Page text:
After observing the movement of the print bed along the Z-axis I noticed that the wiring for the Z-axis limit switch as getting pinched between the back edge of the print bed and the inner wall of the printer housing. The pinch was just enough to slow down the movement of the print bed and cause it to jump.
The solution was pretty simple if not a bit frustrating. I had to reroute the wiring for the limit switch through some preexisting holes in the print bed so it would not get pinched against the back wall of the print chamber. While this was an easy solution, a little bit of design tweaking by Bibo’s engineers would have solved this problem before the printer even leaves the shop.
The printer worked fine after the re-wiring fix and the test print came out perfect. I was now ready to print something more substantial.
My First Print Of A Component I Designed
There are many, many objects you can download directly from Thingiverse, a website created by Makerbot and designed for 3D printing enthusiast to upload and share design files for their creations. I perused the available models on Thingiverse and decided I wanted something more functional.
Wanting to become more self-sufficient with my 3D printing, I set out to design my own component for the inaugural print. To start the process, I researched a few free 3D modeling software suites and landed on SketchUp.
SketchUp offers free 3D modeling software that is pretty easy to use after you go through some training. Of course the free version does not include all the functionality of the version they sell. I won’t get into a review of SketchUp here though I will say that I will be trying other modeling software for my next design.
The slicing software used by the Bibo2 Touch is open source Repetier Host. After uploading the model I created in SketchUp, Repetier Host did a bangup job of fixing, slicing and converting the model to a printable .stl format.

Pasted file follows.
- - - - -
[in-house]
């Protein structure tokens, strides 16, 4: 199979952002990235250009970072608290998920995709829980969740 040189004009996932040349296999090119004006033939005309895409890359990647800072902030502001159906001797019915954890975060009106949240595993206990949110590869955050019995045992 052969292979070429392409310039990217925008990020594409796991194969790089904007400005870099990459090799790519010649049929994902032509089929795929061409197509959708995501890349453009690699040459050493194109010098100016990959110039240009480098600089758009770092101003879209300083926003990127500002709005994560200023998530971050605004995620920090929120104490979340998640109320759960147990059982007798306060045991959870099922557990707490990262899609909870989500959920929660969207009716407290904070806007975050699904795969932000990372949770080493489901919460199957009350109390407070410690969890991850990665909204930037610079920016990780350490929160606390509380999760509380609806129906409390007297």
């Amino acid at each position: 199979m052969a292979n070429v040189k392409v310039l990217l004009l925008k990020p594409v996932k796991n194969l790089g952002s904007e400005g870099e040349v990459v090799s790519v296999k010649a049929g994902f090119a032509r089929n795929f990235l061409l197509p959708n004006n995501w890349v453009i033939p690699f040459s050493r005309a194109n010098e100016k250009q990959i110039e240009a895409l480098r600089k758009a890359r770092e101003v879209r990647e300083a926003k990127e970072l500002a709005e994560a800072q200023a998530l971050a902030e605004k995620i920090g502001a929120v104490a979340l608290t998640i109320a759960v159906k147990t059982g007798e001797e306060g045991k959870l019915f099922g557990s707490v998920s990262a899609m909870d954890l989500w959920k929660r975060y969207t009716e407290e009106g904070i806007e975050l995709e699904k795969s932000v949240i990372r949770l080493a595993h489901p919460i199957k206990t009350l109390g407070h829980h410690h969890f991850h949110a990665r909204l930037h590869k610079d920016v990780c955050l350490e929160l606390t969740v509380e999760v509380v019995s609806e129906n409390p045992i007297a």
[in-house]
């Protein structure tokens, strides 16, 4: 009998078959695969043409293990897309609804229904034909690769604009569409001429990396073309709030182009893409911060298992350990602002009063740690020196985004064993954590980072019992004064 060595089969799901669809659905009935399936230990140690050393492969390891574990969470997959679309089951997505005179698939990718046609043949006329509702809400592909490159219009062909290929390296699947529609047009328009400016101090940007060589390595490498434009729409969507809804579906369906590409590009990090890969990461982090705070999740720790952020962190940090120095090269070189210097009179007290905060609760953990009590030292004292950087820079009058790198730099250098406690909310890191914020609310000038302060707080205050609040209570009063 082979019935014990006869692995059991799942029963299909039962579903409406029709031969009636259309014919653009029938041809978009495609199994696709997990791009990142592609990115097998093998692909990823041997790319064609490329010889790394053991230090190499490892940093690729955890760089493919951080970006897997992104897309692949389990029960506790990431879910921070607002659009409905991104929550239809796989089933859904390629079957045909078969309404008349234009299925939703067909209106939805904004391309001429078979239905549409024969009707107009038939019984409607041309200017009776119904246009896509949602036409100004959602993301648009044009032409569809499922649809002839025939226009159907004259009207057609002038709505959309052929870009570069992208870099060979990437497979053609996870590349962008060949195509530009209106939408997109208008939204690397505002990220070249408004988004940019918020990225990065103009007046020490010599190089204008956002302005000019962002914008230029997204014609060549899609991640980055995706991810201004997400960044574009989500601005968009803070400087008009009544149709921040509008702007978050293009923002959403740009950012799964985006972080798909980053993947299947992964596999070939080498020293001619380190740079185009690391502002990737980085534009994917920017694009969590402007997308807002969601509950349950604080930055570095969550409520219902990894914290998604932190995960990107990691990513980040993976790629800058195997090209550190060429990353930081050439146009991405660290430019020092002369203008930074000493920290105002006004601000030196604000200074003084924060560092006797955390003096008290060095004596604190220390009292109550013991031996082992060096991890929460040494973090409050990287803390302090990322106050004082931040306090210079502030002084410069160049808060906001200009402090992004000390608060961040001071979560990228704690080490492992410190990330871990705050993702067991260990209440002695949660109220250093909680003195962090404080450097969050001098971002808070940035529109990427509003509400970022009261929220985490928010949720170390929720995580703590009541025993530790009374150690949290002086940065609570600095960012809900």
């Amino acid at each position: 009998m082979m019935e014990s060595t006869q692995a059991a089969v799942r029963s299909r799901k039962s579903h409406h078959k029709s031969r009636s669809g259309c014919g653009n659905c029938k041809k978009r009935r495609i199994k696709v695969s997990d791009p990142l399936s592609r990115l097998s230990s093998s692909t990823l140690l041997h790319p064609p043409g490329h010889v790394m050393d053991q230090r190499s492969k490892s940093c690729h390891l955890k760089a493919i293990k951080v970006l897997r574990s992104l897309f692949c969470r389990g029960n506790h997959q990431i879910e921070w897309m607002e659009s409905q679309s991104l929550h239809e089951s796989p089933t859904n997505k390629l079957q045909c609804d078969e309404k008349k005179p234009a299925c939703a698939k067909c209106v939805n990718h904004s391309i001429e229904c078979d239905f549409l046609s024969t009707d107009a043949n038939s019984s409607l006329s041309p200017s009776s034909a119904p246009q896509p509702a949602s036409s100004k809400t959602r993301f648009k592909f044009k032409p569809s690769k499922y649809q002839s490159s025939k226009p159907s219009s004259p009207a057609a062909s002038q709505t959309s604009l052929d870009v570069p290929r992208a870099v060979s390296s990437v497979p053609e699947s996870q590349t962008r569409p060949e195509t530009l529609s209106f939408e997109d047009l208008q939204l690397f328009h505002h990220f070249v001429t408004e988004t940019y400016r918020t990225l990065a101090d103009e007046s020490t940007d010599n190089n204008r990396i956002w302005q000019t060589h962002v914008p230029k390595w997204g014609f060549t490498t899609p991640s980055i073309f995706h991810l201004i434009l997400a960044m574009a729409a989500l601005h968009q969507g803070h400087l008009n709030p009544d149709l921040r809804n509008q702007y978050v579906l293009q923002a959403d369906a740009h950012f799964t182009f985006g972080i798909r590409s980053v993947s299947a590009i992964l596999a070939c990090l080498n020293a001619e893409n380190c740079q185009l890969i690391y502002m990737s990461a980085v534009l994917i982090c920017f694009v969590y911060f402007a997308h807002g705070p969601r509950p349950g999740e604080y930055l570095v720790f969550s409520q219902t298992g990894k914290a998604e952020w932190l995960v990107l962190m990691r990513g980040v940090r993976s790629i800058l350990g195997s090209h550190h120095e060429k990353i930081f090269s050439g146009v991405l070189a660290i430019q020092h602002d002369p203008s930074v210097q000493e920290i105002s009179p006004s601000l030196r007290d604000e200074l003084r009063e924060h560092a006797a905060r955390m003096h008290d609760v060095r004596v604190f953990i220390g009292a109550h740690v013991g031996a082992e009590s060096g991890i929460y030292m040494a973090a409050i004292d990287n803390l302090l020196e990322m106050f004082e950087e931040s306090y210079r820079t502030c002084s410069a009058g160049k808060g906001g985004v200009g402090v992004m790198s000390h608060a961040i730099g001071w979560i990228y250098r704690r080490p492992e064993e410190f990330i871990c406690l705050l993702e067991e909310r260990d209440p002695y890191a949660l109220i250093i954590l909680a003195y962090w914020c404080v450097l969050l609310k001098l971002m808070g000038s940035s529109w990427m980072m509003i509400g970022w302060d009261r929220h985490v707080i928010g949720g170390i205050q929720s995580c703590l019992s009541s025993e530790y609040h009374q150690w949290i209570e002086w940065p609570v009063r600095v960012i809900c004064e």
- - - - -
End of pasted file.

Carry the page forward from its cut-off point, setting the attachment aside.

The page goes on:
I copied the ready-to-print file onto the S-card, installed it into the slot on the Bibo2 Touch, hit print and was off to the races. The print took about 7 hours to complete and I checked on its status every hour or so to make sure all was going according to plan.
Here’s an image of my set up and the Bibo2 Touch during my first print. You’ll note that I have the printed mounted on a pretty hefty work bench that I picked that up on Amazon as well.
I recommend a sturdy work surface for your printer as the X-Y gantry system moves very fast and will translate to movement and shifting of a less stable work surface.
The printer and workbench combined cost me about $1100. And yes, as shown in the image, I enjoyed a beer while monitoring the print job.
Pros And Cons
Alright, now down to the nitty-gritty.
- Quite operation
- Dual extruders for muti-material prints
- Laser engraver included
- Heated print bed for flexibility in types of print material
- Decent build volume
- Great customer service
- Simple to understand touch screen user interface
- Slightly difficult to understand user manual
- Some assembly required
- Z-axis limit switch wiring routing
- Glass print surface needs better clamping mechanism
For me the biggest drawback of the Bibo2 Touch is the mounting mechanism for the glass print surface. The engineers have improved upon the ‘clip’ system used on earlier models but the design still needs improvement. Luckily, I have a couple of ideas for better clamping mechanisms that should be fairly easy to implement.
Please don’t mistake the set up challenges I had for dissatisfaction. I definitely recommend this printer for those that have even a little of mechanical aptitude. Sure it requires some assembly and maybe a little troubleshooting but the engineers at Bibo have designed a quality printer that will give the competition a run for their money.
The Bibo Touch has an average rating of 4.4 on Amazon out of 142 customer reviews and is now priced at $839.00.
After the initial set up and a bit of simple troubleshooting, I was able to readily print a component that I designed myself on the first try. That’s saying a lot as I don’t tinker around as much as I used to so I’ve lost a bit of the ‘touch’.
3D printers are relatively complex machines and the fact that Bibo packed so much into this printer at a very competitive price shows that this company is a serious player.
Competing printers include:
So, is this the best home 3D printer? For under $1000 it’s the best printer for me.
If you are in the market for a quality 3D printer for under $1000 with more functionality than the nearest competition, I recommend you check out the Bibo2 Touch.
What will you create?
If you have experience with the Bibo2 Touch or other Bibo printers, please offer your insight in the comments sections.